Australia’s historical ties to PNG still leaving many in citizenship limbo


Many people born during Australia's control of Papua New Guinea always believed they were entitled to Australian citizenship - but trying to prove this can be a challenge.

Catrina Moroney is held in the arms of her Australian mother as she looks deeply into the camera’s lens. The year is 1963 and from the stilted white and pale blue home behind them, you could think this is Townsville or Cairns in Queensland.

But her parents are one of the many Australian families that made Papua New Guinea (PNG) their home before its independence in 1975. Prior to this, PNG was administered by Australia.  

Many children of Australians who travelled to Papua New Guinea during this period are now searching for answers around their citizenship status. 

A picture of Catrina Moroney with her mother in Rabaul, Papua New Guinea.
A picture of Catrina Moroney with her mother in Rabaul, Papua New Guinea.

During Australia's control, the south-eastern part of the island, known as Papua, was regarded as a Commonwealth Territory and people born in the region were entitled to a level of Australian citizenship.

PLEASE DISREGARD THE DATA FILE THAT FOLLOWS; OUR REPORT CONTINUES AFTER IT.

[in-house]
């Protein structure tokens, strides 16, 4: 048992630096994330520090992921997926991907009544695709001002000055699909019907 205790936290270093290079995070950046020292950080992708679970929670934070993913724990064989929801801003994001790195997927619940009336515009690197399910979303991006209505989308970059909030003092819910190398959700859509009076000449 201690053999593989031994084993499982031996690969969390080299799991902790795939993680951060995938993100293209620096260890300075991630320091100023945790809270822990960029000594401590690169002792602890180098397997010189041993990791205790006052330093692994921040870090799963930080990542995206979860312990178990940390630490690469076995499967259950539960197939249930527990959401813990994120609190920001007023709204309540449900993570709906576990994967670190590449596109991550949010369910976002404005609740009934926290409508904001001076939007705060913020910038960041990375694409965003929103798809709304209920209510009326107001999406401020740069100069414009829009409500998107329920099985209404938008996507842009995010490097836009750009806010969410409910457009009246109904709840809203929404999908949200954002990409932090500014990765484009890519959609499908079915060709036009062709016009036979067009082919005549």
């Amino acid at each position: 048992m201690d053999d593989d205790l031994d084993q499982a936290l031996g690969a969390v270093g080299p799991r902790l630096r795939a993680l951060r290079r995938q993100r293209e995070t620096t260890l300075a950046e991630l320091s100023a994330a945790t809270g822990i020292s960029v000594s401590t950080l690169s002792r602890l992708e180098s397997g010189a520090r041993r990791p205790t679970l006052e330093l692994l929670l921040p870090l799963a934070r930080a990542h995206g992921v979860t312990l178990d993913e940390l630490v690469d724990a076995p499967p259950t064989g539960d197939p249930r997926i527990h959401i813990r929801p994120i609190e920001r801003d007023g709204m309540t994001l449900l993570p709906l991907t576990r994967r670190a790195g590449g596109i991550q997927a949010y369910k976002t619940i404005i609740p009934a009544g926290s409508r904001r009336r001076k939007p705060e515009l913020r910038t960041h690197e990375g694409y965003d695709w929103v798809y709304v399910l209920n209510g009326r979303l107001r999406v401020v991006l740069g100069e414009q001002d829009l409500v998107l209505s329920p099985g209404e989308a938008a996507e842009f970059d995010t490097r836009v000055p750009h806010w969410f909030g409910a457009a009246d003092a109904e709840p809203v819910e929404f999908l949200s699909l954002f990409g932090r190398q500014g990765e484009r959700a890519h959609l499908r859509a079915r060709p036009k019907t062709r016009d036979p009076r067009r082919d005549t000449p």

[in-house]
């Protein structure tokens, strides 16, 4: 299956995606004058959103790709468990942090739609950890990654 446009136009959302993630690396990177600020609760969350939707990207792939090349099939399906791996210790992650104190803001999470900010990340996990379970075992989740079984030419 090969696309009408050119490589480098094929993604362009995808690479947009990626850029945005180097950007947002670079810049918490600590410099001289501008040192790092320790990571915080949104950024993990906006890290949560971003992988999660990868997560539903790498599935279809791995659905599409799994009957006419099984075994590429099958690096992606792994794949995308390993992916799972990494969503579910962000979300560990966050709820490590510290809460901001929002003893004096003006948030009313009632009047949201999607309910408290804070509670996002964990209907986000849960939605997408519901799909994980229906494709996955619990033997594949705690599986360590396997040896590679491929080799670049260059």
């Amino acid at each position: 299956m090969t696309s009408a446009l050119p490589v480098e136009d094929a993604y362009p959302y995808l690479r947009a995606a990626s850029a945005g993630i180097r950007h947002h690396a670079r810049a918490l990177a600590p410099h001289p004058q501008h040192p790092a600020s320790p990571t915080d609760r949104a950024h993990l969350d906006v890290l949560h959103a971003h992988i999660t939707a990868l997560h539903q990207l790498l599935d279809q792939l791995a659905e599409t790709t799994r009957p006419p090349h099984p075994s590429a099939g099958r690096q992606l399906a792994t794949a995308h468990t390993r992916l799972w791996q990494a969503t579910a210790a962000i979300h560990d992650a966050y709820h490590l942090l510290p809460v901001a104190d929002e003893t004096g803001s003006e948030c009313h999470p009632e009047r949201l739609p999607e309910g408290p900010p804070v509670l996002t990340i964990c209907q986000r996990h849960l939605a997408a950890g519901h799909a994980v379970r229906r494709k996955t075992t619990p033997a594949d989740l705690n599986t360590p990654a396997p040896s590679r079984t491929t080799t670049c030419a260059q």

But the northern-part, called New Guinea, was defined as a United Nations Trust Territory of Australia.

Figures first reported by the Guardian show there were almost 27,000 PNG-born people living in Australia at the 2011 census.

More than 10,000 of them were born before PNG’s independence.

Papua-born Vitoula Bird is the daughter of an Australian Second World War veteran and Papua New Guinean woman and niece of outback aviator Nancy Bird-Watson.

In February she was stopped from travelling to PNG to visit an 81-year old uncle who'd had a stroke.

The Home Affairs Department told her she was not an “Australian citizen”, despite her life-long belief that she was.

Her uncle died the following day.

“The emotional toll has been really high,” Ms Bird told SBS News.

“To have this happen it defies reason, I just can’t get over it.”

In a document seen by SBS News, the Department of Home Affairs stated Ms Bird was “incorrectly issued” with Australian citizenship in 1985.

Ms Bird also received a letter from PNG’s government stating that she was not a citizen of that country either.